As we say in our PlayStation Portal review, the handheld console is a super remote play device for use with your PS5. Its prospects are boosted by the excellent DualSense controls, even if the overall performance is heavily reliant on the quality of your home network. But there’s one key problem.
The PlayStation Portal doesn’t support Bluetooth. Yep, you heard that right.
Let me explain – after all, the Portal is not without any wireless audio connectivity. It’s the first device with PlayStation Link built in. This low-latency wireless audio standard ties Portal into some other Sony devices – like the upcoming Pulse Explore earbuds and Pulse Elite headset. But it doesn’t tie it into all Sony devices. Even if you’ve got a pair of the latest Sony WF-1000XM5 buds they won’t work. Neither will Sony’s newly-announced $200/£180 INZONE gaming buds, despite the fact they look, well, like PlayStation buds.
What’s more, neither of the PlayStation Pulse audio products are available as yet. If you buy a PlayStation Portal this week, you can’t use any earphones or gaming headset with it – unless you have a wired one. Which I think is absolutely nuts in 2023.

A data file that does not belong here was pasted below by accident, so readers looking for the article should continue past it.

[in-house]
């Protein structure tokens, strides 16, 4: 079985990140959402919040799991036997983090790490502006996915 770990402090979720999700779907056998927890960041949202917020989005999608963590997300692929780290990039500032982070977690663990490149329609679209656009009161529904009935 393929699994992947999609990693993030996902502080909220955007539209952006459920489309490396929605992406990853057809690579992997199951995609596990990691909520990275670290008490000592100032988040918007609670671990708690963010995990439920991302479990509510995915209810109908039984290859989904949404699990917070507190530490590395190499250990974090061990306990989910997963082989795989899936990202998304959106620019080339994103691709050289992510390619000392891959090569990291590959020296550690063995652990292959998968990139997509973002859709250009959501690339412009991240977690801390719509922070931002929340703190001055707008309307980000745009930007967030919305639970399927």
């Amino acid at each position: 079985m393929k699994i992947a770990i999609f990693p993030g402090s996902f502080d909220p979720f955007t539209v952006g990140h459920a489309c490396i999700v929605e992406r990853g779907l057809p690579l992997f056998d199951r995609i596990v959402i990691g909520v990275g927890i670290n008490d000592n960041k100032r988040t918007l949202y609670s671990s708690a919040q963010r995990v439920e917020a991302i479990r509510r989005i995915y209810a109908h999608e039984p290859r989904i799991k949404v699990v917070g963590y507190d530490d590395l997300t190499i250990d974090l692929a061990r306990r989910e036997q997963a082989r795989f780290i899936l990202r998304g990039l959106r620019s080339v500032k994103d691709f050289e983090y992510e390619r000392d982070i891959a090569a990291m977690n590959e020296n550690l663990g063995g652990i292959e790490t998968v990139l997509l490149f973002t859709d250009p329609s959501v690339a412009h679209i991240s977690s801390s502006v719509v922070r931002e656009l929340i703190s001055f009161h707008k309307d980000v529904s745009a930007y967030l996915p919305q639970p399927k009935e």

This situation will be rectified soon, since the Pulse Explore buds are out in a couple of weeks, but the Pulse Elite isn’t due until early 2024. Your options are not plentiful.
There’s one mitigating factor for the omission of Bluetooth: latency. Bluetooth is not the easiest standard to manage, which is why Sony decided its own wireless connectivity protocol was the way to go. The firm has form here, with a history of preferring proprietary standards in the past. Some were successes (Blu-ray), others were very notable failures (Betamax, Minidisc, UMD…).
Sony’s not alone in ignoring Bluetooth for the launch of a handheld, either. The 2017-launched Nintendo Switch didn’t support Bluetooth audio until 2021. I didn’t think that was acceptable then and I don’t think it’s acceptable now.
Plus it means increased expense if you do want to use Portal with wireless audio – who wants to use a cable with a handheld? I certainly don’t. And I think it’s bad planning that the Pulse Explore buds aren’t available at the same time as Portal itself.
Despite the mitigation of improved audio quality and stability, it still seems unfortunate that an accessibly-priced device such as Portal doesn’t keep the bar to entry low by enabling you to use the earphones you already have at home.